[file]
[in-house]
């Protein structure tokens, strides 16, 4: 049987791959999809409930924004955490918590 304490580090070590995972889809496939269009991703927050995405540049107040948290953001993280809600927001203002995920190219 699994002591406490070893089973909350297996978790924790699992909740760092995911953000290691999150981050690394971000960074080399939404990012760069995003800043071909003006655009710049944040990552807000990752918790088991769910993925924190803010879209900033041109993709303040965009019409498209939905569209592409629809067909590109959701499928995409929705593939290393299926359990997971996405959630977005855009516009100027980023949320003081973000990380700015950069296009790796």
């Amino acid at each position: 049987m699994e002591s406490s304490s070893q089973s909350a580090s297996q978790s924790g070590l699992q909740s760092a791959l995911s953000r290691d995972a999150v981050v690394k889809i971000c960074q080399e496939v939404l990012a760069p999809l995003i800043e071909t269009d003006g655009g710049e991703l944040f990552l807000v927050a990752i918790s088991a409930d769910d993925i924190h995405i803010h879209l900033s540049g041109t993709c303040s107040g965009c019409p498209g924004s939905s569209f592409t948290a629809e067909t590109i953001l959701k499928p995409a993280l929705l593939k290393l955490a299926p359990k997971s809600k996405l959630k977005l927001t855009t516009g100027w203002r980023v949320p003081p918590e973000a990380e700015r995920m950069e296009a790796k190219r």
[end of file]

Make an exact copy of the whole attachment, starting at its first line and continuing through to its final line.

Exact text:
[in-house]
């Protein structure tokens, strides 16, 4: 049987791959999809409930924004955490918590 304490580090070590995972889809496939269009991703927050995405540049107040948290953001993280809600927001203002995920190219 699994002591406490070893089973909350297996978790924790699992909740760092995911953000290691999150981050690394971000960074080399939404990012760069995003800043071909003006655009710049944040990552807000990752918790088991769910993925924190803010879209900033041109993709303040965009019409498209939905569209592409629809067909590109959701499928995409929705593939290393299926359990997971996405959630977005855009516009100027980023949320003081973000990380700015950069296009790796």
């Amino acid at each position: 049987m699994e002591s406490s304490s070893q089973s909350a580090s297996q978790s924790g070590l699992q909740s760092a791959l995911s953000r290691d995972a999150v981050v690394k889809i971000c960074q080399e496939v939404l990012a760069p999809l995003i800043e071909t269009d003006g655009g710049e991703l944040f990552l807000v927050a990752i918790s088991a409930d769910d993925i924190h995405i803010h879209l900033s540049g041109t993709c303040s107040g965009c019409p498209g924004s939905s569209f592409t948290a629809e067909t590109i953001l959701k499928p995409a993280l929705l593939k290393l955490a299926p359990k997971s809600k996405l959630k977005l927001t855009t516009g100027w203002r980023v949320p003081p918590e973000a990380e700015r995920m950069e296009a790796k190219r």